When there is not chance of ambiguity, because the adjectives cannot be taken ad descriptive of a single being, English idiom allows us either to repeat the article with the noun in the singular, or to use it only once with the noun in the plural. So we may say "The Old and the New Testament", or "The Old and New Testaments"; "the singular and the plural number" or "the singular and plural numbers" [...]
The problem is... I've noticed that book was originally published in 1894! Emotion: embarrassed

So the solutions so far are:
  • Replacing one noun with the pronoun "one": the black cat and the white one.
  • Dropping one noun and its article completely, using the plural: the black and white cats (= the black cat and the white one, even if it can be ambiguous)
  • Dropping one noun but not its article, using the singular: the black and the white cat.
You suggested the first two solutions. What do you think about the third? Is is not popular anymore?

Thanks.
Hi,

Sorry. I was confused by how you presented it. I thought you meant

eg a black cat and a white cat . . .

Elements of English Grammar

When there is not chance of ambiguity, because the adjectives cannot be taken ad descriptive of a single being, English idiom allows us either to repeat the article with the noun in the singular, or to use it only once with the noun in the plural. So we may say "The Old and the New Testament", or "The Old and New Testaments"; "the singular and the plural number" or "the singular and plural numbers" [...]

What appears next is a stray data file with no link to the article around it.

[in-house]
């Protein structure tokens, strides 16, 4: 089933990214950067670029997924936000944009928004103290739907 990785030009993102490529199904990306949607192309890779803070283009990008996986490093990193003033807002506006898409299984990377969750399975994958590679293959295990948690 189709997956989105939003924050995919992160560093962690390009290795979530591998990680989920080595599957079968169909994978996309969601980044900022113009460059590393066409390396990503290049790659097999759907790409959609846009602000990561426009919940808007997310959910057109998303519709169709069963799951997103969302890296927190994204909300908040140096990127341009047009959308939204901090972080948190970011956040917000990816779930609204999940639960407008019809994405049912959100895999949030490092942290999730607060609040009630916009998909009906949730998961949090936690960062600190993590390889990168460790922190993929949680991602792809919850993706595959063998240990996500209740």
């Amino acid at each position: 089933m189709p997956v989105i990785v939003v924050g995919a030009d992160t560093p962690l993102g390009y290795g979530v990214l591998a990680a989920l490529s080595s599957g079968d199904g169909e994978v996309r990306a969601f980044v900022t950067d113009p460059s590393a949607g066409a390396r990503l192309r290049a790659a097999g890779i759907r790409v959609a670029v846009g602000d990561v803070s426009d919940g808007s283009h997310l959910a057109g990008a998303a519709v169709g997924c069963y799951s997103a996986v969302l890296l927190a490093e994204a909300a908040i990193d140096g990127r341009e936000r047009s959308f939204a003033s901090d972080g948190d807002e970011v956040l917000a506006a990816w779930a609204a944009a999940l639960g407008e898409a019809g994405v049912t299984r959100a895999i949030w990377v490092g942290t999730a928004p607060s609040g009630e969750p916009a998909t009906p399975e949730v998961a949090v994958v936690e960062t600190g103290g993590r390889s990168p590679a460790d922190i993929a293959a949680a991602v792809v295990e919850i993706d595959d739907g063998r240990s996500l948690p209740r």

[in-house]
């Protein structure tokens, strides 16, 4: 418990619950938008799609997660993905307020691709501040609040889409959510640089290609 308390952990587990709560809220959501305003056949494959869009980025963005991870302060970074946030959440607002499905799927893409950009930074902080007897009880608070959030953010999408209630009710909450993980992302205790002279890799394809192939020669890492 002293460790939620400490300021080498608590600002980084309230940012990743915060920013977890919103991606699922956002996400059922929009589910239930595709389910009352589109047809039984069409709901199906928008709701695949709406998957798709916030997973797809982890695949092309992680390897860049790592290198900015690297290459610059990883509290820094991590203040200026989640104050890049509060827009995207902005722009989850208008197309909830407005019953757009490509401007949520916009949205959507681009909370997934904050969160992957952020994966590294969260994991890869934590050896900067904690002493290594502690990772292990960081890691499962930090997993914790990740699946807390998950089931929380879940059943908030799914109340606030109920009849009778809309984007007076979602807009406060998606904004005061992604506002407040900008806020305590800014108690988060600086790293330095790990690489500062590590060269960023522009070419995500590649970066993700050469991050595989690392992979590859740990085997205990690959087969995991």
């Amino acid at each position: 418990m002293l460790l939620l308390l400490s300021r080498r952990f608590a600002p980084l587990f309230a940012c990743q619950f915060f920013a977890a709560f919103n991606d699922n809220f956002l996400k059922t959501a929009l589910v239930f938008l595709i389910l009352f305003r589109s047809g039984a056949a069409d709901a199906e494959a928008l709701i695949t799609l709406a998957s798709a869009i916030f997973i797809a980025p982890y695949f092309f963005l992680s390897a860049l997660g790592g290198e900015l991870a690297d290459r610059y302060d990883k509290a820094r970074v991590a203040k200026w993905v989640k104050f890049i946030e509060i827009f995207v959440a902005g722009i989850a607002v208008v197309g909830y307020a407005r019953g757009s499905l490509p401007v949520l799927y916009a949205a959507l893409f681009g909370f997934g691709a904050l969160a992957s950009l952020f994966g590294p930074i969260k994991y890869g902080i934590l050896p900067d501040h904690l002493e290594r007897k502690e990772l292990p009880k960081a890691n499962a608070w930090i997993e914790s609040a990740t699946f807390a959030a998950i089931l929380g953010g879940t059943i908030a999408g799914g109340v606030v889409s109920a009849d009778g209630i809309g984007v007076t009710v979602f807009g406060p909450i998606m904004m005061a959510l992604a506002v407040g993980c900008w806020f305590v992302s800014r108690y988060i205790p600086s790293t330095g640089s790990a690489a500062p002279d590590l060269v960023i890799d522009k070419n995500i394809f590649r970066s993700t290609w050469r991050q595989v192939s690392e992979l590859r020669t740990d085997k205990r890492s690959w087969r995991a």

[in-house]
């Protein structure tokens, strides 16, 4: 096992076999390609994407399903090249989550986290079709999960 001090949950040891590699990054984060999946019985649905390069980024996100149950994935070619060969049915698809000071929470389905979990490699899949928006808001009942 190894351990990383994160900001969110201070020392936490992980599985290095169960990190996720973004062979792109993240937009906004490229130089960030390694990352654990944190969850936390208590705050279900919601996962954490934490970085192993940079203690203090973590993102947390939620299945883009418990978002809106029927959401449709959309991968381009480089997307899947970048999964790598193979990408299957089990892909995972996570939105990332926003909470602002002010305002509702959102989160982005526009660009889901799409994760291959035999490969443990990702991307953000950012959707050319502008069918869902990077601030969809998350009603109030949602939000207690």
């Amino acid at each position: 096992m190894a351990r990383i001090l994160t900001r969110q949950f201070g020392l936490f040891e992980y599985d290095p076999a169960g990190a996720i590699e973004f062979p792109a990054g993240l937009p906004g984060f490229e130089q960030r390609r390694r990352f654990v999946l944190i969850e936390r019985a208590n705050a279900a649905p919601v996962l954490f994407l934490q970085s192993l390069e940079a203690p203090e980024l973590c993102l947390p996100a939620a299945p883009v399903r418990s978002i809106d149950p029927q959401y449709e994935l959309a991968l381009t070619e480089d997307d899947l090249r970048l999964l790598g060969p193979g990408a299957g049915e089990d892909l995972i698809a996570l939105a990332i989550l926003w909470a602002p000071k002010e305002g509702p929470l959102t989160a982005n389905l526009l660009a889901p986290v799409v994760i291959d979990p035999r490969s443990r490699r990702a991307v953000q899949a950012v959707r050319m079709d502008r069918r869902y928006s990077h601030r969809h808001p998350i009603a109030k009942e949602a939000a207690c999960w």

The problem is... I've noticed that book was originally published in 1894!

The above examples both sound OK to me, but I think the 'plural noun' version is now much more common.

So the solutions so far are:

  • Replacing one noun with the pronoun "one": the black cat and the white one.

  • Dropping one noun and its article completely, using the plural: the black and white cats (= the black cat and the white one, even if it can be ambiguous)
  • Dropping one noun but not its article, using the singular: the black and the white cat.


  • You suggested the first two solutions. What do you think about the third? Is is not popular anymore?

    It's OK, but not so common, as I said.

    In speech, we tend not to plan our sentences carefully before we speak.We often mention eg the black cat, before we think 'Oh yeah, there's a white one, too'. That's why #1 is common in speech.

    In writing, we can plan more ahead of time. That's why #2 and #3 seem to me more typical of writing. Also #1 is used, too.

    Clive
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I understand. Thank you! Emotion: bow